Conservative Activists Join Fight Against Fairness in Ticketing Act

Sun Mar 24, 2013 4:25pm EDT

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Property Rights, Free-Market Principles Spur Conservative Grassroots Movement
NASHVILLE, Tenn.--(Business Wire)--
Local conservative activists have called upon Tennessee legislators to oppose
the Fairness in Ticketing Act, which they say would strip concert and sporting
event ticketholders of ownership rights and undermine the competitive, free
market in resale tickets. 

Ben Cunningham, who led the fight against a state income tax in Tennessee and is
chairman of Tennessee Tax Revolt and the Nashville Tea Party, along with blogger
Ken "Blue Collar Muse" Marrero, who heads a statewide alliance of conservative
organizations, are urging legislators to oppose the anti-consumer bill in a
Senate vote on Monday night. 

"Tennessee conservatives believe that when we buy tickets, it is our choice
whether to use them, give them away or resell them, and that the venues and
ticket issuers give up control over our property the moment we pay them for that
ticket," said Cunningham. 

The bill, which has been amended three times this legislative session, still
includes a provision that empowers live-event venues to restrict ticket
reselling by purchasers.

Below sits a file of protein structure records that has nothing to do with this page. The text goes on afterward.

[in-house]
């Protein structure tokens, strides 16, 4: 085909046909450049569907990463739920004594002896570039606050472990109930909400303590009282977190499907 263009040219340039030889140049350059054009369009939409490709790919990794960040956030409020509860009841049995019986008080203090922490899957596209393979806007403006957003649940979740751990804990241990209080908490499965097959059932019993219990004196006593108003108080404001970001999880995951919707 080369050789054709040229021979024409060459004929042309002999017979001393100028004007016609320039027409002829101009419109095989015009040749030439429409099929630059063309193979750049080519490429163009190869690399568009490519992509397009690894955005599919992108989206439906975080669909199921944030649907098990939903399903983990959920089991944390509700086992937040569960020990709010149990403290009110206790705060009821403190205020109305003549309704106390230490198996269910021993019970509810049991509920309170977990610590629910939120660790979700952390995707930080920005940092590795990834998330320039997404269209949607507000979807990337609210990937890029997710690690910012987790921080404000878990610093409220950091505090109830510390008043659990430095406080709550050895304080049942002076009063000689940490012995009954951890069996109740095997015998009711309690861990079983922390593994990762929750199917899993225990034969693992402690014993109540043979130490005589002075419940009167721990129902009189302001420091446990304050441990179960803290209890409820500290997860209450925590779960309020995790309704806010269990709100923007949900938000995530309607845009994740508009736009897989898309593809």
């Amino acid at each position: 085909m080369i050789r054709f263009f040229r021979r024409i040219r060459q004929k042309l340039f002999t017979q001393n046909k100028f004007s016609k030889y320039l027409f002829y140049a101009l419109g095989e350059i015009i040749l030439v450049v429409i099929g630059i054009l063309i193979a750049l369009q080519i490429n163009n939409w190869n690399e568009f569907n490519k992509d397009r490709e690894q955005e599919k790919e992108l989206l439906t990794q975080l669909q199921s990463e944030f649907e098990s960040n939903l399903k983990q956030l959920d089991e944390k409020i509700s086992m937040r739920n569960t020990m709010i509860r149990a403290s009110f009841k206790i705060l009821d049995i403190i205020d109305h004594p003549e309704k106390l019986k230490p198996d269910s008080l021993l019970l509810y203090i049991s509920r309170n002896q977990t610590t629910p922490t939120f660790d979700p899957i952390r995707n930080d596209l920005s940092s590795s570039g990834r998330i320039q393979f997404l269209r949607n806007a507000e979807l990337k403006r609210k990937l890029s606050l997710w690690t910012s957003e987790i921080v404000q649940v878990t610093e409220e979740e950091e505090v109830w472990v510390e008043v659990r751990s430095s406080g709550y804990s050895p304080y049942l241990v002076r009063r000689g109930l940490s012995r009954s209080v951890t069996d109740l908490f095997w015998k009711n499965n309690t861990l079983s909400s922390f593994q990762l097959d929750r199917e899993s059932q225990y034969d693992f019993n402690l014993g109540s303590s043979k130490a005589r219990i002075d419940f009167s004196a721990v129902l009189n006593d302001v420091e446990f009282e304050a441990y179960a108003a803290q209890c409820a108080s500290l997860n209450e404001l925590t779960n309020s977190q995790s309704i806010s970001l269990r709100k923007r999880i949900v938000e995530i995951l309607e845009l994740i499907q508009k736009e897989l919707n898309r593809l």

Although the bill`s sponsors claim to have fixed the ownership issue with
amendments, Marrero`s organization, ConserVOLiance, disagrees. 

"This is a question of property rights and free markets principles, and the
Fairness in Ticketing Act undermines both," said Marrero. "The Tennessee
legislature has no business picking winners and losers through the legislative
process, particularly when fans are the ultimate losers," Marrero added. 

The Fairness in Ticketing Act is scheduled for a floor vote in the Senate on
Monday night, and will be heard in the House Business and Utilities Committee on

About Fan Freedom

Launched in February 2011, Fan Freedom is supported by more than 100,000
live-event fans, including more than 6,000 Tennesseans, and is backed by leading
consumer and businesses groups, such as the American Conservative Union,
National Consumers League, Consumer Action, the Institute for Liberty, the
League of Fans, the Computer and Communications Industry Association, and Net

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